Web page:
Dreamgirls, oh Dreamgirls — how could they do it to you? You were such a surprise, an electrifying and endearing rags-to-riches tale led by the performance of the year from Jennifer Hudson. How could you have been robbed of a Best Picture nomination?
Those are the thoughts of so many Dreamgirls supporters, bitter about last week's announcement of the Academy Awards nominees. It is true, non-believers, Dreamgirls didn't make the cut. But is that really the biggest Oscar snub of the year? I think not. In fact, in our list of the Top Ten Oscar Snubs of 2006, Dreamgirls is just the beginning — in reverse order.
All those nominations and no Best Picture nod to show for it. My guess is that everyone and their brother's auteur friend are all upset about Dreamgirls being snubbed from the Best Picture race just because. The film was good, yes. Jennifer Hudson shocked the world. Again, a resounding yes. But was this film the end-all-be-all best film of the year? Not really. I wouldn't even place it in the top ten.
9. Jonathan Dayton and Valerie Farris
They did get a little bit of love from the Academy… okay, they got a ton of love from the Academy. But while Little Miss Sunshine is set to light up Oscar's stage, the dynamic directing duo that dual-handedly created such a fun, endearing, and twisted film is going to go unrecognized. It is disappointing, but at least they have a good shot at making it on stage — they are nominated for Best Picture, which ain't half bad.
8. Aaron Eckhart (Thank You for Smoking)
I understand why Forest Whitaker got nominated. I also agree with Leo DiCaprio getting a nod (although his performance in The Departed was better). But can't you slip Aaron Eckhart's razor-sharp performance in there somewhere? Eckhart was charming and despicable, tactful and irreverent. That has to stand for something, doesn't it?
2006 was a year that was ripe with fine documentaries (two of which made this particular list). The first snub goes to a little documentary about crossword puzzles with a lot of heart. Add in some celebrity cameos and a charming story of nerd-ism and you can't deny that this is the first (and possibly only) film ever made that makes crossword puzzles as interesting as the Super Bowl.
6. Perfume: The Story of a Murderer
The critical mass was so up and down, back and forth with Perfume. It was a delightfully quirky tale about a man with an acute sense of smell and a penchant for slaying beautiful young women. The intrigue of Perfume was in its oddity — an oddity that seems to have gone too far for the Academy, too far even to get thrown a bone even the Cinematography category.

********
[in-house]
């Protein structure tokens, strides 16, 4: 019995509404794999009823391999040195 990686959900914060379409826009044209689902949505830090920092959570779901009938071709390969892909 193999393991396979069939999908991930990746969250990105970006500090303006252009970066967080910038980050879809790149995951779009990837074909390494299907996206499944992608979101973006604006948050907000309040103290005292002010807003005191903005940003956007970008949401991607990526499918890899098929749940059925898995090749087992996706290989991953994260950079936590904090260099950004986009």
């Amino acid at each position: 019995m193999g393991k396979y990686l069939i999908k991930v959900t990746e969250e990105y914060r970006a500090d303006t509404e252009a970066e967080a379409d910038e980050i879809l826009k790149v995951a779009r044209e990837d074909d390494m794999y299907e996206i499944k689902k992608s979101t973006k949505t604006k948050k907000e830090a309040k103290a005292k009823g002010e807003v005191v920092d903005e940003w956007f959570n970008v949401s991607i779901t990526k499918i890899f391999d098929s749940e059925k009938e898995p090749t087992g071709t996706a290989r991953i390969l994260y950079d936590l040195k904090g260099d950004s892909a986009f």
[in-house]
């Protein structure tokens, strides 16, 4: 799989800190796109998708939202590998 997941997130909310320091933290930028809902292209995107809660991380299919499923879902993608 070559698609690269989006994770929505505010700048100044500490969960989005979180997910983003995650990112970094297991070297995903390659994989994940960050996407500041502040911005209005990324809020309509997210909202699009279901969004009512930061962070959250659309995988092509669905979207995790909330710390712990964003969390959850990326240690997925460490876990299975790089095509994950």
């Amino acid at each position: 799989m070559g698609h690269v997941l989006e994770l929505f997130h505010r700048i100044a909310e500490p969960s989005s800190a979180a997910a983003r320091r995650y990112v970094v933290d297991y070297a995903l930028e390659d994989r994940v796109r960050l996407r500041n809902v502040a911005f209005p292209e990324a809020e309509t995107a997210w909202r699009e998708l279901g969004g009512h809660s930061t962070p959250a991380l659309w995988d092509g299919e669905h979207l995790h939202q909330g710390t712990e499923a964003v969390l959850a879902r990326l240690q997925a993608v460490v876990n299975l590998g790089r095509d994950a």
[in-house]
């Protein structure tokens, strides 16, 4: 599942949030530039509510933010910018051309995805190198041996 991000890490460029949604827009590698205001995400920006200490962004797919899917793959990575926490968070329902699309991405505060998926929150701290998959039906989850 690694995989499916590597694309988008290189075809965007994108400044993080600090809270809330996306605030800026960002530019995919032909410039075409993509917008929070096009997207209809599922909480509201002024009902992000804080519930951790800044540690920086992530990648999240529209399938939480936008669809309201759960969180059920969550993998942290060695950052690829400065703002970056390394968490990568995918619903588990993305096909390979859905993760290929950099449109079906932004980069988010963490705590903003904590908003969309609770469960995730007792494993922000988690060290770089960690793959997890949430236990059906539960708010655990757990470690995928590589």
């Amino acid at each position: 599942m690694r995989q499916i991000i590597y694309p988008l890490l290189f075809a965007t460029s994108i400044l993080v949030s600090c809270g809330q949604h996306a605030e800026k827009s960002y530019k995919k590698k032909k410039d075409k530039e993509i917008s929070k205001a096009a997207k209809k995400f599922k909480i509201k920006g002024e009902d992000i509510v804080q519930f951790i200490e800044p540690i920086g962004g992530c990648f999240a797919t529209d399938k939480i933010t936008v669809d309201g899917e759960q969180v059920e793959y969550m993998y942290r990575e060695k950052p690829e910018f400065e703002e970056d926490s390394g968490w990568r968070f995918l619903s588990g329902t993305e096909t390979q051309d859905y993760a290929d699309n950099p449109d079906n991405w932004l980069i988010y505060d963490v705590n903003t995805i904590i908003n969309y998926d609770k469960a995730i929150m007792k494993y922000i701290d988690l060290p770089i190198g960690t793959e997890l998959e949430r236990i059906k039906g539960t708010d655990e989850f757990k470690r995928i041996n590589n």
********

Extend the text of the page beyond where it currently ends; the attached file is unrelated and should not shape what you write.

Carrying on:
5. Shut Up and Sing
The second documentary to make the list was by far one of the more controversial of the year. It was far more interesting than Professor Gore's An Inconvenient Truth with just as much politically charged sentiment. It told not just the story of The Dixie Chicks and their run-in with free speech in our Bush-ian country, but it exposed the notion that behind every scandal there are real people with real emotions and real crosses to bear.
4. Sacha Baron Cohen (Borat)
Sacha Baron Cohen got the ultimate consolation prize this year — a nomination for Best Adapted Screenplay. What he should have gotten was a nom to mirror the Golden Globe that he just won — for Best Actor. But oh that Academy, they do not dig comedies, do they? What they failed to see was that Cohen's performance was more than comedic, it was the most spectacular embodiment of a character in any film all year.
Yet another one of those films that broke the critical consensus into violent sects, each taking a strong stance with either thumbs up or thumbs down. Emilio Estevez wrote and directed one of the more powerful films of the year. Poignant and relevant to today's political climate, Bobby should have been a welcome addition to many categories (including Best Picture and Best Original Screenplay). But alas, it fell deep down into the cracks, right next to another late year sensation…
2. Children of Men
That other late year sensation? Alfonso Cuaron's Children of Men. Probably one of the most astonishing accomplishments in film in the last decade, Cuaron's film only received two measly nominations (Cinematography and Editing). It could have been deep in the Best Picture race, but a very late (and mostly mishandled) December release would be its downfall. What a shame…
1. Jack Nicholson (The Departed)
When The Departed hit theaters, it was Jack's movie. He was pure gold as the sexually deviant mobster with a rat in his house. Guided by Martin Scorsese, Nicholson gave probably one of the best performances of his career (which is saying a lot). He deserved nothing less than a Supporting Actor nod, right next to Mark Whalberg. The only bigger snub possible in this year chock full of great films would be if Mr. Scorsese himself is denied the Best Director Oscar.
Agree with it or not, those are my Top Ten Oscar Snubs of 2006. While the situation surrounding Dreamgirls is a tabloid tragedy, there is plenty more for some to be angry about.
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